Grin And Bear It: A New Bakery And Eatery In Mount Oliver Will Make Your Stomach Growl
Brown Bear Bread Cafe hopes to find success in the historical storefront with pastries and parties.
“These will change your life,” Kate Clemons says as she hands me a bag of sourdough English muffins.
As co-owner of Brown Bear Bread Cafe in Mt. Oliver, she knows a thing or two about baked goods.
Unless I’m out searching for the ultimate breakfast sandwich (I’m taking recommendations. Please email me yours.). I start each morning expertly using my toaster and filling nooks and crannies with peanut butter. I know a thing or two about English muffins.
After one bite of Brown Bear’s all I can say is Thomas is dead to me.
The cafe at 225 Brownsville Road is bustling daily from 8 a.m. to 4 p.m. Customers can purchase brioche buns, focaccia, ciabatta, multigrain and specialty loaves made by Dan Galusha, Clemons’ boyfriend.
There’s also a small menu of cold sandwiches and hot plates such as the Bread + Butter Breakfast, four pieces of bacon, two dippy eggs, home fries and your choice of bread and butter. Kaylie Carini, Pittsburgh-born pastry chef whose resume includes stints at Hyeholde Restaurant and Monterey Bay Fish Grotto, is using her culinary prowess at the griddle and filling custom cake and cookie orders.
Clemons claims the home fries coming out of this kitchen are the best she’s ever had. Are they life-changing? Expect a full report soon. I’m still digesting the English muffins, people!
You can take your chosen carbohydrates to go or pair them with a cup of Commonplace Coffee and devour them on site. I recommend staying. It’s a nice, relaxing environment.
If you’re a foodie or a regular Pittsburgh Magazine reader, I’m sure the space looks familiar. The former Kullman’s Bakery building has housed several businesses over the last five years.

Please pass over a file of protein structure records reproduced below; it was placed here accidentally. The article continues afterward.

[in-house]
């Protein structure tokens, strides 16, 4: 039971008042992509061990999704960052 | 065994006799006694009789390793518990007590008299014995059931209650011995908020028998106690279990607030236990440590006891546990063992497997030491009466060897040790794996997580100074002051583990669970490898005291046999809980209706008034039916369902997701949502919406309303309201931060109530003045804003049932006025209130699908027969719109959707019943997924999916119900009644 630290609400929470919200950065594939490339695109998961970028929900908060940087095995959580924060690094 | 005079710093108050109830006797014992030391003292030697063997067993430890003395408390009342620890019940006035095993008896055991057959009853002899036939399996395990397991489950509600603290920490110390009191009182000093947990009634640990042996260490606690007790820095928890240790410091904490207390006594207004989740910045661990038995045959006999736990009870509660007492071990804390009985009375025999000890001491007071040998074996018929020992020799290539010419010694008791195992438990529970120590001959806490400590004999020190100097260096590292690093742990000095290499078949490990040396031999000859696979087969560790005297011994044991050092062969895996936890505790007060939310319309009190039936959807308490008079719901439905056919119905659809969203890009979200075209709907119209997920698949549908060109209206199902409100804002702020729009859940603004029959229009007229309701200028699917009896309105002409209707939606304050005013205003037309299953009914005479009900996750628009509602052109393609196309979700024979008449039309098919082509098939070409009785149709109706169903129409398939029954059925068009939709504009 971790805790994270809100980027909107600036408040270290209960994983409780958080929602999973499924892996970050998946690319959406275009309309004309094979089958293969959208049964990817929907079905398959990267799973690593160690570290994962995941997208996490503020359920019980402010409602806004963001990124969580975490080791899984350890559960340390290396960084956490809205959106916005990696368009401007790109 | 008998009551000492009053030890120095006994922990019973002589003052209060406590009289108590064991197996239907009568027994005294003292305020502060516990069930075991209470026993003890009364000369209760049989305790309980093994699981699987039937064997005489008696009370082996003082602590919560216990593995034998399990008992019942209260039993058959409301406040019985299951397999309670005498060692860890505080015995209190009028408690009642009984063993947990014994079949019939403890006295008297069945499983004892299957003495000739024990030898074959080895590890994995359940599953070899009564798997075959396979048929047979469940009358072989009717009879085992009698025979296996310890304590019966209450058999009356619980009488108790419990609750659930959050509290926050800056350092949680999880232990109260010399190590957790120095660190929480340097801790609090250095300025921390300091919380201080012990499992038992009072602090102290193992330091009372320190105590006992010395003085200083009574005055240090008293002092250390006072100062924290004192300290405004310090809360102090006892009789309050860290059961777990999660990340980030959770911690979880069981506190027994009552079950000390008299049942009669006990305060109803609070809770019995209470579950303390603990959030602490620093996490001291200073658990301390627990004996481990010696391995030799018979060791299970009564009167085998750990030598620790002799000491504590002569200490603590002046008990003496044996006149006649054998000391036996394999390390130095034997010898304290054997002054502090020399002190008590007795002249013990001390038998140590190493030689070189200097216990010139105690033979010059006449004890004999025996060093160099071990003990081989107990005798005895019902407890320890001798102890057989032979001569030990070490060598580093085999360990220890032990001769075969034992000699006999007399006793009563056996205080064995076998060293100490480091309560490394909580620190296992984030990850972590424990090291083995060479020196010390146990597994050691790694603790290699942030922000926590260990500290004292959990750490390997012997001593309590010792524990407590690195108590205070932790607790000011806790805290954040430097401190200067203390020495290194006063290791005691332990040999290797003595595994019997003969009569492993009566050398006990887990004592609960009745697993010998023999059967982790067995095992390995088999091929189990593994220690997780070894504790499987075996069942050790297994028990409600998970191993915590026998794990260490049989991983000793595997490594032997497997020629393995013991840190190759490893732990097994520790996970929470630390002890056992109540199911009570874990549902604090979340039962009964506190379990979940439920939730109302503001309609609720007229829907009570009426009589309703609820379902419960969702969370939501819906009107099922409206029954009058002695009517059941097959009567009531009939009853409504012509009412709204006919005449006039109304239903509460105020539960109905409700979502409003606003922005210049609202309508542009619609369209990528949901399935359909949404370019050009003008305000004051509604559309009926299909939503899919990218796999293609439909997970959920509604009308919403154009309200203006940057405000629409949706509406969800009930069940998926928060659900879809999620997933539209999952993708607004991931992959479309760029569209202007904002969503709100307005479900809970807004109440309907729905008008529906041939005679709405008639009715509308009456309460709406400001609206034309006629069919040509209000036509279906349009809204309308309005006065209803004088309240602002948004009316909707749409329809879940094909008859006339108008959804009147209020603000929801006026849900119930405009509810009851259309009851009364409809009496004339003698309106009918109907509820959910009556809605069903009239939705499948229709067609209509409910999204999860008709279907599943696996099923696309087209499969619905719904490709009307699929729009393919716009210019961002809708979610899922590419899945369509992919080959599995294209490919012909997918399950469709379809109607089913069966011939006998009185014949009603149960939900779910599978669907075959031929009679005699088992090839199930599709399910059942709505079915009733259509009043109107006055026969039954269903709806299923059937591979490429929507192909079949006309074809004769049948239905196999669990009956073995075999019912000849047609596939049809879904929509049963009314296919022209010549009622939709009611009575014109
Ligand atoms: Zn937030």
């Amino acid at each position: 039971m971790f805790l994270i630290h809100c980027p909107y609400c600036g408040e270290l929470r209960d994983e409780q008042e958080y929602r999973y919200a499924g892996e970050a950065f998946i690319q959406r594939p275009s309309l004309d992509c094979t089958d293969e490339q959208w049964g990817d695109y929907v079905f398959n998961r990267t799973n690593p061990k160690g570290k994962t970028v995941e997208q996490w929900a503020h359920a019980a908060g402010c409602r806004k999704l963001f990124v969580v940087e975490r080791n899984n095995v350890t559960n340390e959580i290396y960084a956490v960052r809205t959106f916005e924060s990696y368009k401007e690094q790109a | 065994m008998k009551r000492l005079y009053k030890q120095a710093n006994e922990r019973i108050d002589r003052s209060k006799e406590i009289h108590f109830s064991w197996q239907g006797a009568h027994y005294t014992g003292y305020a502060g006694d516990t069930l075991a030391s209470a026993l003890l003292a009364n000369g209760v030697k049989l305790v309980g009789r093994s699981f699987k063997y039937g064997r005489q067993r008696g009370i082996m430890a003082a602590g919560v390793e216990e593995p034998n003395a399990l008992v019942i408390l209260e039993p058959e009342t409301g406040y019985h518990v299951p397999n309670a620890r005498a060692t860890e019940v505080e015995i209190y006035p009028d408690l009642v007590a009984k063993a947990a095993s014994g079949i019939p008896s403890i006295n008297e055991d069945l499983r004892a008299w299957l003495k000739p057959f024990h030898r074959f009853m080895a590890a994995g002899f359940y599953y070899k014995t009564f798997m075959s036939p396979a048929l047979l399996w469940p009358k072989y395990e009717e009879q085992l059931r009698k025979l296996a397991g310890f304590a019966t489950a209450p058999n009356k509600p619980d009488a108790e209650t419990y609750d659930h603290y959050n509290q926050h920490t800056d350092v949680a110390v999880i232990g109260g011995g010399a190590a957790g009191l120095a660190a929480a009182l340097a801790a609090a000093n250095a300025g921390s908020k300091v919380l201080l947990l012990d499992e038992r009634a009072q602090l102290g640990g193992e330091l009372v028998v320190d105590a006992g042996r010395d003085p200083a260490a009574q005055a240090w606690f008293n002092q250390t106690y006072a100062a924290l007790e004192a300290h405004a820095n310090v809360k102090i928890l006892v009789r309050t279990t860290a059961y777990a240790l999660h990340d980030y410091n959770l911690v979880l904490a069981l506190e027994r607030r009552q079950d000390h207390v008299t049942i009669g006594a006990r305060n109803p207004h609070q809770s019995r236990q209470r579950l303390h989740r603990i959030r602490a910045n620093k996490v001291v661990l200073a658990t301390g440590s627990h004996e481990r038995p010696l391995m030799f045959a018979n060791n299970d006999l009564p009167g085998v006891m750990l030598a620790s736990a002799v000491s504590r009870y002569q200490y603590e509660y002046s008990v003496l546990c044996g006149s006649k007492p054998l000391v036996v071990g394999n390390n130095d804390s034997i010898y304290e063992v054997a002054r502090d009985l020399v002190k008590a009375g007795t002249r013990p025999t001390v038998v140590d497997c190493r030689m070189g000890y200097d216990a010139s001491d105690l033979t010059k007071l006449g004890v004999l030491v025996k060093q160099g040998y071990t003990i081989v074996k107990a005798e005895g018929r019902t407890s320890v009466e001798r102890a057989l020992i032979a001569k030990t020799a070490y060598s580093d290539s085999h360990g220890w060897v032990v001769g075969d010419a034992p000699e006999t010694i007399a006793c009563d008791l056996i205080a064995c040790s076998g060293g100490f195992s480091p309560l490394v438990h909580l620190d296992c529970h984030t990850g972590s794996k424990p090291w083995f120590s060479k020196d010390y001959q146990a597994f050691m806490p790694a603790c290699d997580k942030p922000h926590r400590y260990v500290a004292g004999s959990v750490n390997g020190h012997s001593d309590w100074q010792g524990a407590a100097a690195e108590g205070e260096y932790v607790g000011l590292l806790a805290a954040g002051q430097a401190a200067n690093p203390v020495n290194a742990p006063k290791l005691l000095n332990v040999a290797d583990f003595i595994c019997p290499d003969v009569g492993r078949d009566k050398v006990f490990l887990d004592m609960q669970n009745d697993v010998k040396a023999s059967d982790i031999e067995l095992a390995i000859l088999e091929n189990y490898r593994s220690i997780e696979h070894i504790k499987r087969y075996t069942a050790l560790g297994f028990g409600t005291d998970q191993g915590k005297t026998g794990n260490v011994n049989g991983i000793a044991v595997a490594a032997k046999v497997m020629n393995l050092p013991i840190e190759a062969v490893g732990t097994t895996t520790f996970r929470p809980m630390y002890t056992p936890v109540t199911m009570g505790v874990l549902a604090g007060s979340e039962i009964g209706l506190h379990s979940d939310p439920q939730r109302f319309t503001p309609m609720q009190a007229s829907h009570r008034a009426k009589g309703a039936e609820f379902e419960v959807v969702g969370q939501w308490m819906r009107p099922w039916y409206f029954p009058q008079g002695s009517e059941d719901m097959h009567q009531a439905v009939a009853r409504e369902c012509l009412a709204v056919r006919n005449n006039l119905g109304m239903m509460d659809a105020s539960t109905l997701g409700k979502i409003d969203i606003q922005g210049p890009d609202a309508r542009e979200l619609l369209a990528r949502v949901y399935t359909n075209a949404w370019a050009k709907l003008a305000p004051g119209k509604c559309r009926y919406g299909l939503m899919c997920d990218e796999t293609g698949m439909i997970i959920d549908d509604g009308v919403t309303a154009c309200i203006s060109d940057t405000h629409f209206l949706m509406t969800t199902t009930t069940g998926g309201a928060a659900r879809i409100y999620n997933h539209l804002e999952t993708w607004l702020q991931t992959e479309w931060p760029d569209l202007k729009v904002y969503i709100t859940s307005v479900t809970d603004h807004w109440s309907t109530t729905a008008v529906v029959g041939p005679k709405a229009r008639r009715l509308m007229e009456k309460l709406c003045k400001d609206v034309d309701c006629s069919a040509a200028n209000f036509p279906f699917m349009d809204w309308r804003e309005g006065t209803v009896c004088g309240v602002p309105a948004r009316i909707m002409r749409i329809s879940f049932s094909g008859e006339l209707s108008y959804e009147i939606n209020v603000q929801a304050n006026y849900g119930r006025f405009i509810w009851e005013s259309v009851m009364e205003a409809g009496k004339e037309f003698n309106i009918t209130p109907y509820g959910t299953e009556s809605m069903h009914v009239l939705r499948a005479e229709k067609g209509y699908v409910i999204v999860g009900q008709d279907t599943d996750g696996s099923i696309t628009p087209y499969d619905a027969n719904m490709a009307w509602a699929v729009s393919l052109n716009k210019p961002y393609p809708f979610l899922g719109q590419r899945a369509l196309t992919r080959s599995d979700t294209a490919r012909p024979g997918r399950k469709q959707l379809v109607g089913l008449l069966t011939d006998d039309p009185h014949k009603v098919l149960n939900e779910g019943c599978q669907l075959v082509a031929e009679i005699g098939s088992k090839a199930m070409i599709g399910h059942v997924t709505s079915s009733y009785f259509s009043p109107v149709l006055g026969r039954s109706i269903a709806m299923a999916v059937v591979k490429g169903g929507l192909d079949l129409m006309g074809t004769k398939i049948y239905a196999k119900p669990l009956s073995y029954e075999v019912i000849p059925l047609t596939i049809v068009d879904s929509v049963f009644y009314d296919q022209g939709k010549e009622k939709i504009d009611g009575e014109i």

It served as the headquarters for The Bakery Society Pittsburgh, an incubator for aspiring bakers, a boutique wine shop and restaurant run by Chef Kevin Sousa and, most recently, as The Finer Diner.
The team at Brown Bread Bread Cafe are here to break the cycle. They got the keys from RE360 on May 9 and opened for business on June 3.
They’d love to have a six-decade run like Kullman’s, which closed in 2014, but they know it’s a dog-eat-dog world.
That’s why Clemons and Galusha adopted two rescue pups. Luke, aka the brown bear, and the newest family member, Tippy, a young pit bull with arthritic front legs.
The couple met at a restaurant in upstate New York, and soon a fairytale waitress-chef romance blossomed. Food united them. During the pandemic, bread bonded them.
Like a lot of people during quarantine, Galusha began experimenting with sourdough and other ingredients at home. The restaurant industry veteran, who went from dishwasher to executive chef, graduated from Le Cordon Bleu in New Hampshire.
Clemons, who is also a trained opera singer and real estate agent, is happy to sing her humble guy’s praises. The acoustics inside the cafe are great.
“There’s something really special about how Dan bakes,” she says. “Everything he touches turns to magic.”
After moving to Pittsburgh together, they found a commissary kitchen inside a church in their neighborhood and began selling products at local farmers markets. When the baking site closed, they prayed for another one.
That’s when RE360’s Joe Calloway and Deanna Seruga, who own the liquor license, reached out to discuss a new business plan for the old Brownsville Road bakery that has an enormous, sun-drenched third-floor kitchen anchored by an 80-year-old rotating baker’s oven named Big Rhonda. A mezzanine level with a bar that will soon host customers for late-night cocktails and ticketed events.
RE360, which also gave an assist to Bottlerocket Social Hall in neighboring Allentown, and other folks on the Hilltop, is helping the fledgling company. Megan McGinnis, owner of The Cheese Queen, a few blocks away, uses their bread in her charcuterie boards and sandwiches.
What does the future hold for Brown Bear Bread Cafe?
Clemons says they’d like to sell more locally made items (from artwork and jewelry to honey and condiments), pop-up at more farmers markets, offer more breakfast and brunch specials, connect with more Hilltop neighbors and, of course, bake more “life-changing” bread.